Like most of its Central American neighbors, Nicaragua's past is filled with civil strife.  Ever since its colonial days (the 1600's), the Liberal and Conservative Parties in this country have been at odds.  Nicaragua gained independence from Spain in 1821, and since then, the country has been run by some notorious presidents and dictators - they and their nefarious activities fill pages of books.  In recent history, in 1978, the Sandinistas overthrew the tyrannical Somoza dictatorship, but then instituted their own brand of political oppression.  Sandinista President Daniel Ortega held office from 1984 to 1990, and war with the Contras escalated during that time.  In a 1990 special election, Ortega lost the presidency to Chamorro (a member of the UNO party opposing the Sandinista Government), and shortly thereafter the Contras stopped fighting.  Since then, the country has struggled to make progress, and scandal and corruption has continued in its government.  Daniel Ortega has tried to regain the presidency and ran for re-election in 1996 and 2001, but both times he was defeated.  Nicaragua will be electing a new president again this fall, and we understand Daniel Ortega is running again and enjoying new popularity.  We are waiting anxiously to hear the outcome of these elections. 

Nicaragua has also suffered its fair share of natural disasters, including a devastating earthquake in 1972, which killed over 6,000 people and left 300,000 homeless.  (Most of the international aid money ended up in the pockets of the dictator Somoza and his cronies.)  More recently, Hurricane Mitch in 1998 dealt a severe blow with its heavy rains and ensuing floods and mudslides.  Nicaragua is also dealing with environmental problems including rapid deforestation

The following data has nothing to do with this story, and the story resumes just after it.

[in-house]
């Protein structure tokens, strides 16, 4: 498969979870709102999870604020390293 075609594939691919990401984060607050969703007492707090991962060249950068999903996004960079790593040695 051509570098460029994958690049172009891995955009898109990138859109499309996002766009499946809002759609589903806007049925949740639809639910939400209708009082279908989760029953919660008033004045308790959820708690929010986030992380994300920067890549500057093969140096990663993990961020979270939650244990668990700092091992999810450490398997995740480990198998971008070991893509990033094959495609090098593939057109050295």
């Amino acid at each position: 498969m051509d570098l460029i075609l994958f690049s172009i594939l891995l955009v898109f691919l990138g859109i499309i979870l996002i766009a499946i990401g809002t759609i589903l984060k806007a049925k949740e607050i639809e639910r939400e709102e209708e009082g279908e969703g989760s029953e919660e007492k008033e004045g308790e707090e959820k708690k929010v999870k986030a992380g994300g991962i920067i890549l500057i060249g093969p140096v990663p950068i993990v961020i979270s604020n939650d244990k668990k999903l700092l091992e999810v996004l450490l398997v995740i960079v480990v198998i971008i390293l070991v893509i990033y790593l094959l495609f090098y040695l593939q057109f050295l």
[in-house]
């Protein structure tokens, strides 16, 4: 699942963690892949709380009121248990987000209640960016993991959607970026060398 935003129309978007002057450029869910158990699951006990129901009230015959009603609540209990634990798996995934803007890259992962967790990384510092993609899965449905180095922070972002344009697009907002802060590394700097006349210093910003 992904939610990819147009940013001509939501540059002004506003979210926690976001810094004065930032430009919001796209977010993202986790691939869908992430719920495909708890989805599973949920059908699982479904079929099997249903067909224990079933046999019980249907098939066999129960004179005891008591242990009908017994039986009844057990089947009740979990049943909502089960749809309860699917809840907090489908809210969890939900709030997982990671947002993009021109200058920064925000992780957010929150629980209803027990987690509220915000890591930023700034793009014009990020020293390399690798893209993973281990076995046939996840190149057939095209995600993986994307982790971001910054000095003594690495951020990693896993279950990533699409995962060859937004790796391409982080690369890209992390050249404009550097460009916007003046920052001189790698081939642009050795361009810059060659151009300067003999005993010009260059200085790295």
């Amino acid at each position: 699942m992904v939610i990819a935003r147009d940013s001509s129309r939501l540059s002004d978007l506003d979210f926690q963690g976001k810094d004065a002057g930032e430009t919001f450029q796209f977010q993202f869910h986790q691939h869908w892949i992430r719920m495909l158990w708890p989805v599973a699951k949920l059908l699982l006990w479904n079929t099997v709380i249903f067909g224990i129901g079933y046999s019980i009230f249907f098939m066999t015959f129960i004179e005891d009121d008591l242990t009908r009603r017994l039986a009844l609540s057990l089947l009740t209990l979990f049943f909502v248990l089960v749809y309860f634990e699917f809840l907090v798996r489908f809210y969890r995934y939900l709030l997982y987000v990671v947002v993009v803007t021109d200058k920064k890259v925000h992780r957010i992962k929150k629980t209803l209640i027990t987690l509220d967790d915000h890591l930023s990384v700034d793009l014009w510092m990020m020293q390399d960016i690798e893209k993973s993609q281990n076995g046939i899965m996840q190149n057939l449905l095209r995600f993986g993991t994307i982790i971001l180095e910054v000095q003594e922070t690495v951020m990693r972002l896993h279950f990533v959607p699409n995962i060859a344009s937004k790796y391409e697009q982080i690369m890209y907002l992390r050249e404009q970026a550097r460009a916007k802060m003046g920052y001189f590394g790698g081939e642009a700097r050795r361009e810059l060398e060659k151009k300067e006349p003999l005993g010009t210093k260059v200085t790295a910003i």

Although the people here are very poor and the country has had an unsettled history, Nicaragua does not have a reputation for violence or crime, and we felt safer traveling here than in Guatemala.  (In Guatemala, we would not venture into remote areas without the accompaniment of a guide or tourist police.  In Nicaragua, we went most places on our own, and it was not a concern.) 

A growing number of tourists are visiting Nicaragua, but the government's investment in tourism has been sluggish, and travel here can be challenging.  Traveling in Nicaragua was like taking a big step back in time.  Few Nicaraguans ("Nicas") own cars; some get around by bus, but for many the main form of transportation is on a bicycle or even horseback.  It was not unusual to see horse-drawn carts, as well as a few oxcarts, on their streets.  With the exception of the Pan American Highway, most of the roads in Nicaragua were rough and needing repair. 

In general, we found most of the Nicas to be warm and friendly albeit more timid than some of the other Central Americans.  The kids were incredibly cute and unspoiled by tourism.  Many of them are learning English in school, and teachers have told them to say "Hello" when they see gringos - and they do.  They would also say "photo" to us because they wanted us to take their picture, but unlike in other countries, they never asked for money for taking their photo.  They just wanted to see their photo on the back of our digital camera, which usually made them giggle with delight.  With the poverty, we also sadly saw some street kids who were dirty and begging for money.  We never gave them money, but after being approached a few times, we gave a couple of them some food, which seemed to satisfy them.  We've read that malnourishment is a problem for this country's children and met a mission group in Matagalpa who were helping out at  "feeding stations" which were set up to provide nourishing meals to the kids.